Taking Care of Library Books
Some tips on how to take care of your library books.
To librarians, it's a too familiar scenario. A patron returns a book that left the building in good condition but now is damp, moldy, torn, marked up or otherwise damaged. A disappointment to both librarian and patron who is now responsible for the book's repair or replacement. Too bad. With proper care, books last a long time so multiple patrons may enjoy them. Without it, they deteriorate quickly and become an unwelcome donation to the Friends of the Library sale.
Damage to books usually results from careless handling or improper storage so here are some suggestions for avoiding the most common book disasters. Some seem too obvious to need stating, but we've seen too many books damaged by carelessness or ignorance that spreading the word seems worth doing.
Use bookmarks. Never dog-ear a library book to mark your place. Paper clips, rubber bands, locks of hair, rubber bands, string, dental floss, pencils, etc. aren't bookmarks and shouldn't be used as such. Flat paper bookmarks really are best. Archival paper is nice, but if you remember to take the marker out of the book when you decide to quit reading, ordinary paper markers are fine. Pieces of paper, left in a book for 20 years, leave a brown stain so eschew the common practice of leaving bookmarks, relevant newspaper articles, scraps of paper, etc. in the book. Avoid markers, which damage the pages. Leave your grandmother's silver Tiffany marker on display, not in the book. Oh, and, as your fourth-grade teacher mentioned, don't leave the book open and flat to save your place.
Don't mark up library books. Any marks in or on books lessen their value. That includes coffee stains, rings left by glasses, your name and address, grandmotherly admonitions, underlining, highlighting (yellow highlighters ought always to be kept at least 10 yards away from valuable books), and, yes, even the cleverest of bookplates. Unless, of course, the bookplate or signature lends value.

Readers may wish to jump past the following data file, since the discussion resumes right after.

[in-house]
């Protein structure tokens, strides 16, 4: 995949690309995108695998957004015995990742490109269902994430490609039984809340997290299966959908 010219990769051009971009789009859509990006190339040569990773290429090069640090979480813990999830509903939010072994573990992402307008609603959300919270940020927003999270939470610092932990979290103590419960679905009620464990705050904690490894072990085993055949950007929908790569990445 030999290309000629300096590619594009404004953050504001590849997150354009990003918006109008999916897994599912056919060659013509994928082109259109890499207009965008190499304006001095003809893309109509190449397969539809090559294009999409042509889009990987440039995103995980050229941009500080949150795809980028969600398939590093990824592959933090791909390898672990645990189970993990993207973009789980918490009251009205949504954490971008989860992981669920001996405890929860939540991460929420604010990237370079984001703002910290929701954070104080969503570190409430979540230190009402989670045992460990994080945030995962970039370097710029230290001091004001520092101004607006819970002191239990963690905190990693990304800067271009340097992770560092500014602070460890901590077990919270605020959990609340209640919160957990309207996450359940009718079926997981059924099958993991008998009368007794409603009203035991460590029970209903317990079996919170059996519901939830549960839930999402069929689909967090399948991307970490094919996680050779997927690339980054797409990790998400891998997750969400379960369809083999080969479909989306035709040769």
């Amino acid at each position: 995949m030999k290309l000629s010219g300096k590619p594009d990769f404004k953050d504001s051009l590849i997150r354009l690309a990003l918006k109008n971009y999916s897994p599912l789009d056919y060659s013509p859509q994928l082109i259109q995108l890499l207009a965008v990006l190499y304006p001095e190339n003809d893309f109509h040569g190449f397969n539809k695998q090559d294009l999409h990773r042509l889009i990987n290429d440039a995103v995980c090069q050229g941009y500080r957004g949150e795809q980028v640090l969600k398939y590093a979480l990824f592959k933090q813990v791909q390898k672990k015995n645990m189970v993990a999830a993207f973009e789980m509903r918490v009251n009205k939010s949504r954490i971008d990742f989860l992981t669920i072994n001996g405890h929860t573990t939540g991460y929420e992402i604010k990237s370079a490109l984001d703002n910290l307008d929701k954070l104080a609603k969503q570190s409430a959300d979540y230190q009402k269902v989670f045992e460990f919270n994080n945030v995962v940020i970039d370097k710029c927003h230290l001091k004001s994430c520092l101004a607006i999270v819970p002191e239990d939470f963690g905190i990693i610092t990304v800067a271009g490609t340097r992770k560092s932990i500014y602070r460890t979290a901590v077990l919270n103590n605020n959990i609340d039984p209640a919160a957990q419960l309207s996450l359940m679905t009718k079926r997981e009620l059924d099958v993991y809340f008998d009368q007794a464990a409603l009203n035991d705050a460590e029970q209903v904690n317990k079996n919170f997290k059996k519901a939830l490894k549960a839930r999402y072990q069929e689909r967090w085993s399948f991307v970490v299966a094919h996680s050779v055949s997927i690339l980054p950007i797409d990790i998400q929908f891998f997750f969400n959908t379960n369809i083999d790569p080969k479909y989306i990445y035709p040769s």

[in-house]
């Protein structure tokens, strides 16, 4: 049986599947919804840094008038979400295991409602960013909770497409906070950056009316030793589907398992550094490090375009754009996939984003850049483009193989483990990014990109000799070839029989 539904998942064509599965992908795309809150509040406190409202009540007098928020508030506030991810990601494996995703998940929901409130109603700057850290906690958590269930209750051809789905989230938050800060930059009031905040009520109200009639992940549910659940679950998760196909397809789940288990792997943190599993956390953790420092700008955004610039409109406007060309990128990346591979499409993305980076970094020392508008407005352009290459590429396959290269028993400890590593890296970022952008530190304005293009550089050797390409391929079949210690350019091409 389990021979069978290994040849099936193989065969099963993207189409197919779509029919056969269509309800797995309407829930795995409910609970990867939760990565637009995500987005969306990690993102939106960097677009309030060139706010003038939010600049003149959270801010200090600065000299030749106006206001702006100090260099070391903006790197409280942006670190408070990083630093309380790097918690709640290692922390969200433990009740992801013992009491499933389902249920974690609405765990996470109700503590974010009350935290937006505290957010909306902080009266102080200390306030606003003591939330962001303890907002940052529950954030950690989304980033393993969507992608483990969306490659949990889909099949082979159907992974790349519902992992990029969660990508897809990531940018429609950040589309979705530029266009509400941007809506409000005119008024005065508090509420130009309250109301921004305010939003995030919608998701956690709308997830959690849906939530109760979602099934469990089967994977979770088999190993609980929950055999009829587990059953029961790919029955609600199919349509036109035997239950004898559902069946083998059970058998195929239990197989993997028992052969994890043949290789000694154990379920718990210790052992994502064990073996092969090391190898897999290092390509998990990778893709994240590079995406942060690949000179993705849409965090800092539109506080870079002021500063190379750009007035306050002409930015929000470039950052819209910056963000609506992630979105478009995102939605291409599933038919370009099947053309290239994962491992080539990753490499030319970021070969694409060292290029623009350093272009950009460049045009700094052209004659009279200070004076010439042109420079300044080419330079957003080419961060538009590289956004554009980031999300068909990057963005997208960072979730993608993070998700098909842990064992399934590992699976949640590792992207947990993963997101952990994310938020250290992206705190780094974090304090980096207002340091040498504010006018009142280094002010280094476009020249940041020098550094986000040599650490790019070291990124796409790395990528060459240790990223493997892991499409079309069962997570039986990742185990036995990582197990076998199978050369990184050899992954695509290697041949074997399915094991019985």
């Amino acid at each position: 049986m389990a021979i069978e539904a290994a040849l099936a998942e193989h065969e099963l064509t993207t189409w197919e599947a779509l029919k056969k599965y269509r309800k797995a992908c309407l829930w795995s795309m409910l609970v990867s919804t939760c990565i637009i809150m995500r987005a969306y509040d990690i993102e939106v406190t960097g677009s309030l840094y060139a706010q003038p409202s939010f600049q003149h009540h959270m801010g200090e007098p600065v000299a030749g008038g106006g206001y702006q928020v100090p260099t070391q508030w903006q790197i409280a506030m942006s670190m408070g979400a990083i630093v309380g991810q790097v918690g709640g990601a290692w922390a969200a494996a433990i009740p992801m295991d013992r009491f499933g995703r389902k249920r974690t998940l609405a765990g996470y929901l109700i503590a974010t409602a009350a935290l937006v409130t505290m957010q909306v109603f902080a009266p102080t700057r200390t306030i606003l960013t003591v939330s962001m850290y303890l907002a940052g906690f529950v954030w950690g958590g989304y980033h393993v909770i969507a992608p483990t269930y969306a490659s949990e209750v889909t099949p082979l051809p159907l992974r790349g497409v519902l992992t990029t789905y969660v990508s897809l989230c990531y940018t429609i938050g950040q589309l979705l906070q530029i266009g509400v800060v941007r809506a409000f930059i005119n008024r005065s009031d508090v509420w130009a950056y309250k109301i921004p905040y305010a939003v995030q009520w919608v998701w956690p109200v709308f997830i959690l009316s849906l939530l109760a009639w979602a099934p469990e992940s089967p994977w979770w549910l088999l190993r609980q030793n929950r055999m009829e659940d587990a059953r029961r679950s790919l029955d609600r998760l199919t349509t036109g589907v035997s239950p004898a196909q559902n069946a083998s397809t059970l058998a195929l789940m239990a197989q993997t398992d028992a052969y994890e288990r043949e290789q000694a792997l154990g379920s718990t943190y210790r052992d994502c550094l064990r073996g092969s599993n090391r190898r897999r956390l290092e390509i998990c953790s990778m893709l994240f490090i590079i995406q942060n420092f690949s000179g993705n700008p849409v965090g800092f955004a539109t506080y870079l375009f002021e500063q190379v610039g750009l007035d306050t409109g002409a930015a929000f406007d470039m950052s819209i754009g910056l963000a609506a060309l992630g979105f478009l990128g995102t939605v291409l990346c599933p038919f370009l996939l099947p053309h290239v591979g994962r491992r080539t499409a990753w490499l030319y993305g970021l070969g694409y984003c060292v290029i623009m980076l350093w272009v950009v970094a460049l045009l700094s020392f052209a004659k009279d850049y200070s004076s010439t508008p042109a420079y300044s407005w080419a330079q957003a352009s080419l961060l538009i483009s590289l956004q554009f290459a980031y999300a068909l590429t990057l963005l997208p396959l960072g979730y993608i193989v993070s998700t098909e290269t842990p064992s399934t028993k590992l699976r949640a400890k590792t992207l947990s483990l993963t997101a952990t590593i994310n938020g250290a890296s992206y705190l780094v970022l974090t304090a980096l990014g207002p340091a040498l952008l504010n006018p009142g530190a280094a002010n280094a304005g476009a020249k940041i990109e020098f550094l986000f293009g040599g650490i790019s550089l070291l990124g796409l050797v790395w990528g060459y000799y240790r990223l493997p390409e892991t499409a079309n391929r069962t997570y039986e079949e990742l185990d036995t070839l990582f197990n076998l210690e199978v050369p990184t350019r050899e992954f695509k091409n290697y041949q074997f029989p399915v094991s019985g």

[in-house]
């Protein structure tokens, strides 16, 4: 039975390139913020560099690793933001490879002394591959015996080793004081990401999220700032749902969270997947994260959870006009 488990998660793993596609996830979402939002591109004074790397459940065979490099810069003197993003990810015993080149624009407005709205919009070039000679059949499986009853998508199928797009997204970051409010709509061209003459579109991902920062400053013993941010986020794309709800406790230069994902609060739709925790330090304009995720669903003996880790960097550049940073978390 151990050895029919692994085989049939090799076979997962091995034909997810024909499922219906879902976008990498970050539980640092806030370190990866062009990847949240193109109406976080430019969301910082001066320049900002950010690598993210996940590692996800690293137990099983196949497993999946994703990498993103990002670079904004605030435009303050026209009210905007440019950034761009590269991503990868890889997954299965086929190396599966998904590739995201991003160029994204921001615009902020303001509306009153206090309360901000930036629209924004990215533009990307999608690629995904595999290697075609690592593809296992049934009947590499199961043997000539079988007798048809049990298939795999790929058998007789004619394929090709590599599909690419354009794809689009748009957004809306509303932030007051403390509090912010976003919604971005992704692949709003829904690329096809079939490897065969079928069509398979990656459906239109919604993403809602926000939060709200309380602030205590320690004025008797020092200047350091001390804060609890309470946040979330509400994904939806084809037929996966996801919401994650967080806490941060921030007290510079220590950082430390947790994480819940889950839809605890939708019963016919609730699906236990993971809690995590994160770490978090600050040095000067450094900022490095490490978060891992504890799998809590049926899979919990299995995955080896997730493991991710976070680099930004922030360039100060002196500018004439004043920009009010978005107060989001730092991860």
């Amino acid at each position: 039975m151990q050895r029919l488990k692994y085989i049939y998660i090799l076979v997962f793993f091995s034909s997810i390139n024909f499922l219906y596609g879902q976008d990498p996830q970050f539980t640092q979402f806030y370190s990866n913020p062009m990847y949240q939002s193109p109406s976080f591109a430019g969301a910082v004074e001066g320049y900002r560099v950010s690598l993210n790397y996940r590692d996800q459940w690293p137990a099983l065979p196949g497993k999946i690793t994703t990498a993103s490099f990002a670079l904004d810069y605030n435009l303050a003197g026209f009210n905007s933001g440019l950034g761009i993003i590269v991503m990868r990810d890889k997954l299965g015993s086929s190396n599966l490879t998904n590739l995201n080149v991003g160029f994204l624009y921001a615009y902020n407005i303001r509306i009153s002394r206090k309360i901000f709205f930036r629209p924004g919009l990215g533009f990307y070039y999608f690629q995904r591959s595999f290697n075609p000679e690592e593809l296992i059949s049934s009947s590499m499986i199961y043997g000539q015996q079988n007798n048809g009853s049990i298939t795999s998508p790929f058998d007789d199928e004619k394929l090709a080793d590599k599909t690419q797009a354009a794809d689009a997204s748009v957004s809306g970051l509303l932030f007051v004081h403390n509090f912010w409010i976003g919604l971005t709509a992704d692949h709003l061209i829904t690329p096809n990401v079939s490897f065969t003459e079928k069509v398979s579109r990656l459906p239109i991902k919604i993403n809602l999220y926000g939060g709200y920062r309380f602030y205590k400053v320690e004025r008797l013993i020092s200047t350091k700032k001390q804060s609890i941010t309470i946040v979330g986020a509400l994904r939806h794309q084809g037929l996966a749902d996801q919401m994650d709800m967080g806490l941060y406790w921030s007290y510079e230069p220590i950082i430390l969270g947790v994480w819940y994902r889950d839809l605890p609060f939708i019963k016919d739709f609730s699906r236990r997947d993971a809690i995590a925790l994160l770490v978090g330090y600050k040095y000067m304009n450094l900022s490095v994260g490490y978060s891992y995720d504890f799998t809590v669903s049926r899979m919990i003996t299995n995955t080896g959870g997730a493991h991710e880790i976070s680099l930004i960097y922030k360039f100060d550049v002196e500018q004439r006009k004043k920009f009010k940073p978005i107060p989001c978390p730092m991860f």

The dust jackets are there to protect the book. But even a sturdy dust jacket can't save a book from dogs and babies - keep your library books out of reach.
Remove books carefully from the shelf. Ever noticed those tiny tears at the top of the spine of many books? They're a common fault and result from removing the book from the shelf by pulling at the top of the spine (the head cap). Better reach in from the top and slide the book out or push the books on either side in and grasp the spine. Dust with a feather duster (away from the spine) or a hand vac set at a very low power.
Store books carefully. The rules are simple but finding the space and creating the correct environment are often inconvenient ---- the result being books "temporarily" stored in bad places that turn out to be book homes for a generation or more.
At the top of the list of things to be avoided are heat, dampness, UV rays, and extreme changes in temperature and humidity. According to the AIC, "a cool, dry, and stable environment" is best for book rooms. The best shelving protects books from dust and dirt (glass doors are nice) and allows books to be shelved upright with space both in back and front of the books. Make sure your hands are clean. And please, please, please do not carry books in the same bag as any type of liquid!
Oh, and enjoy the library's books. Love them. Talk with them occasionally. Take them home, ruffle through the pages and spend some quality time with them. I'm not sure why it helps, but I know they hate being neglected.